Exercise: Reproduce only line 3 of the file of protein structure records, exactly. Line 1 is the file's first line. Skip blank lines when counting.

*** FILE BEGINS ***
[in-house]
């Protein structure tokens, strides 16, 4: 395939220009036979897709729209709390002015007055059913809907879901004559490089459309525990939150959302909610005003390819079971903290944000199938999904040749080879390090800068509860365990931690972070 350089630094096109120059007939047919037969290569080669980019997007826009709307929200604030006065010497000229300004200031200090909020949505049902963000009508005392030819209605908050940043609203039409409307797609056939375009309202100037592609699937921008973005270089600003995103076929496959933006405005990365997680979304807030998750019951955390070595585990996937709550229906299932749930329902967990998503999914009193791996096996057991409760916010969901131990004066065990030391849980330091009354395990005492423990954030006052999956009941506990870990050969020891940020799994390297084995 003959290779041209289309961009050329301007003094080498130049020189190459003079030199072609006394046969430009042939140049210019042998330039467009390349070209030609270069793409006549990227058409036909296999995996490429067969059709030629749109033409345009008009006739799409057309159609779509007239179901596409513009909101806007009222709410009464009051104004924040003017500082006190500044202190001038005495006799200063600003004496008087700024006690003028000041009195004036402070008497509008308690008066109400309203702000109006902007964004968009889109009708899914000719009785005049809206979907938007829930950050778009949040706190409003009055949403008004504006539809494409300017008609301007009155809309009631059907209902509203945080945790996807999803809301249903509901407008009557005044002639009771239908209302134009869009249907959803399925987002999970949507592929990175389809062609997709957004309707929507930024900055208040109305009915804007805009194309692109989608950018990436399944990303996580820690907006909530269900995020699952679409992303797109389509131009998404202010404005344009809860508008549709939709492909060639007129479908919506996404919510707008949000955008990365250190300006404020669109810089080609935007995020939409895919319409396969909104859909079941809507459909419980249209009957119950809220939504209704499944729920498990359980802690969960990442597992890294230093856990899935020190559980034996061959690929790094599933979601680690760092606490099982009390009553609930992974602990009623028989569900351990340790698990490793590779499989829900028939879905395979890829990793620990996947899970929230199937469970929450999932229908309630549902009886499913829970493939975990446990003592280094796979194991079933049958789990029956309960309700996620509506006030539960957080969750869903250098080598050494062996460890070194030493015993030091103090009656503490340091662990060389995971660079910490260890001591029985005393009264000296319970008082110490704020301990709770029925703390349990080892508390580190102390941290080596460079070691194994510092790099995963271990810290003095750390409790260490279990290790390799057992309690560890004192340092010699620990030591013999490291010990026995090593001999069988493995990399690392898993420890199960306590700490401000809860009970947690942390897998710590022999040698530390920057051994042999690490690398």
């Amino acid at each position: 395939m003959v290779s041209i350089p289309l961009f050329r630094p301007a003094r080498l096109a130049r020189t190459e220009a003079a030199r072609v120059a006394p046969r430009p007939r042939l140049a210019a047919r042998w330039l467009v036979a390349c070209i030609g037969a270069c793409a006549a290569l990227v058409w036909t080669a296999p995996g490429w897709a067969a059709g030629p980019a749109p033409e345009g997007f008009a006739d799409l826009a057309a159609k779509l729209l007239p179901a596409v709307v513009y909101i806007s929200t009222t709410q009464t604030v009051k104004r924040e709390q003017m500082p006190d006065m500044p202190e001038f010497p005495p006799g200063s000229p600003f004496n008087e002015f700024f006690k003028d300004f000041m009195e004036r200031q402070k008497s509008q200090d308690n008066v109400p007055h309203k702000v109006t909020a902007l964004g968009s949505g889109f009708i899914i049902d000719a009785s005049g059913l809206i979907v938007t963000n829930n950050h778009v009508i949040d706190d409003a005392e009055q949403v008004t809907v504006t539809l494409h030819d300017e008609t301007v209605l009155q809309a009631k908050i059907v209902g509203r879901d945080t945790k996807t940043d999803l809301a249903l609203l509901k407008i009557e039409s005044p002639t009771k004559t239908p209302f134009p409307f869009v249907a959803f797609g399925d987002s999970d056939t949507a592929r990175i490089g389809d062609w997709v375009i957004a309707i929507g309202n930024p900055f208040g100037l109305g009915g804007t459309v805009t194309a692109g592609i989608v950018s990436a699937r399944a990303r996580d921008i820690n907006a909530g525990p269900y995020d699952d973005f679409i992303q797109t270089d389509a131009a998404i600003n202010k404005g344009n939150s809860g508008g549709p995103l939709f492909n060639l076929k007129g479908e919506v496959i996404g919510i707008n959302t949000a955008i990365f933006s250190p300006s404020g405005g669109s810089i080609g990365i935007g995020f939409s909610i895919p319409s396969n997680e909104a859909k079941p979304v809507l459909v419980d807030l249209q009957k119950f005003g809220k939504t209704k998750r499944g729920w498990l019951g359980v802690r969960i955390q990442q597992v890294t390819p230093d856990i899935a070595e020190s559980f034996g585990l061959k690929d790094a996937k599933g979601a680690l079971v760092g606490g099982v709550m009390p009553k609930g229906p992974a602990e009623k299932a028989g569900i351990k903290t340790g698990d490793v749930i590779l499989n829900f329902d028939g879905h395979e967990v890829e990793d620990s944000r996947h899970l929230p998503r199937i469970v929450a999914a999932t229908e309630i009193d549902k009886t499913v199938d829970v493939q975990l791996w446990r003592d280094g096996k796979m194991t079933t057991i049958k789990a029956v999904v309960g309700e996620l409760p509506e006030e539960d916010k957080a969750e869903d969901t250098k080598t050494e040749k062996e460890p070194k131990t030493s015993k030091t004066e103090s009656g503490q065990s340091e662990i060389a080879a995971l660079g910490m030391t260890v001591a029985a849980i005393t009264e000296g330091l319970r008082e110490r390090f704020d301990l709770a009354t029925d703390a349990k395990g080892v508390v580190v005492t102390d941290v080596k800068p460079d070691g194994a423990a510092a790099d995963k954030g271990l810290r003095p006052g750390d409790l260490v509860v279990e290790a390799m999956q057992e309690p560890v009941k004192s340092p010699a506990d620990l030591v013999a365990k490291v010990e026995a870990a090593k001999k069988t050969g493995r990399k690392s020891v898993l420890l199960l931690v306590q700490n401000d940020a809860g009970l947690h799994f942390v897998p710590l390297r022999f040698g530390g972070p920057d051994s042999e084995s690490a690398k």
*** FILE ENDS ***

């Amino acid at each position: 395939m003959v290779s041209i350089p289309l961009f050329r630094p301007a003094r080498l096109a130049r020189t190459e220009a003079a030199r072609v120059a006394p046969r430009p007939r042939l140049a210019a047919r042998w330039l467009v036979a390349c070209i030609g037969a270069c793409a006549a290569l990227v058409w036909t080669a296999p995996g490429w897709a067969a059709g030629p980019a749109p033409e345009g997007f008009a006739d799409l826009a057309a159609k779509l729209l007239p179901a596409v709307v513009y909101i806007s929200t009222t709410q009464t604030v009051k104004r924040e709390q003017m500082p006190d006065m500044p202190e001038f010497p005495p006799g200063s000229p600003f004496n008087e002015f700024f006690k003028d300004f000041m009195e004036r200031q402070k008497s509008q200090d308690n008066v109400p007055h309203k702000v109006t909020a902007l964004g968009s949505g889109f009708i899914i049902d000719a009785s005049g059913l809206i979907v938007t963000n829930n950050h778009v009508i949040d706190d409003a005392e009055q949403v008004t809907v504006t539809l494409h030819d300017e008609t301007v209605l009155q809309a009631k908050i059907v209902g509203r879901d945080t945790k996807t940043d999803l809301a249903l609203l509901k407008i009557e039409s005044p002639t009771k004559t239908p209302f134009p409307f869009v249907a959803f797609g399925d987002s999970d056939t949507a592929r990175i490089g389809d062609w997709v375009i957004a309707i929507g309202n930024p900055f208040g100037l109305g009915g804007t459309v805009t194309a692109g592609i989608v950018s990436a699937r399944a990303r996580d921008i820690n907006a909530g525990p269900y995020d699952d973005f679409i992303q797109t270089d389509a131009a998404i600003n202010k404005g344009n939150s809860g508008g549709p995103l939709f492909n060639l076929k007129g479908e919506v496959i996404g919510i707008n959302t949000a955008i990365f933006s250190p300006s404020g405005g669109s810089i080609g990365i935007g995020f939409s909610i895919p319409s396969n997680e909104a859909k079941p979304v809507l459909v419980d807030l249209q009957k119950f005003g809220k939504t209704k998750r499944g729920w498990l019951g359980v802690r969960i955390q990442q597992v890294t390819p230093d856990i899935a070595e020190s559980f034996g585990l061959k690929d790094a996937k599933g979601a680690l079971v760092g606490g099982v709550m009390p009553k609930g229906p992974a602990e009623k299932a028989g569900i351990k903290t340790g698990d490793v749930i590779l499989n829900f329902d028939g879905h395979e967990v890829e990793d620990s944000r996947h899970l929230p998503r199937i469970v929450a999914a999932t229908e309630i009193d549902k009886t499913v199938d829970v493939q975990l791996w446990r003592d280094g096996k796979m194991t079933t057991i049958k789990a029956v999904v309960g309700e996620l409760p509506e006030e539960d916010k957080a969750e869903d969901t250098k080598t050494e040749k062996e460890p070194k131990t030493s015993k030091t004066e103090s009656g503490q065990s340091e662990i060389a080879a995971l660079g910490m030391t260890v001591a029985a849980i005393t009264e000296g330091l319970r008082e110490r390090f704020d301990l709770a009354t029925d703390a349990k395990g080892v508390v580190v005492t102390d941290v080596k800068p460079d070691g194994a423990a510092a790099d995963k954030g271990l810290r003095p006052g750390d409790l260490v509860v279990e290790a390799m999956q057992e309690p560890v009941k004192s340092p010699a506990d620990l030591v013999a365990k490291v010990e026995a870990a090593k001999k069988t050969g493995r990399k690392s020891v898993l420890l199960l931690v306590q700490n401000d940020a809860g009970l947690h799994f942390v897998p710590l390297r022999f040698g530390g972070p920057d051994s042999e084995s690490a690398k």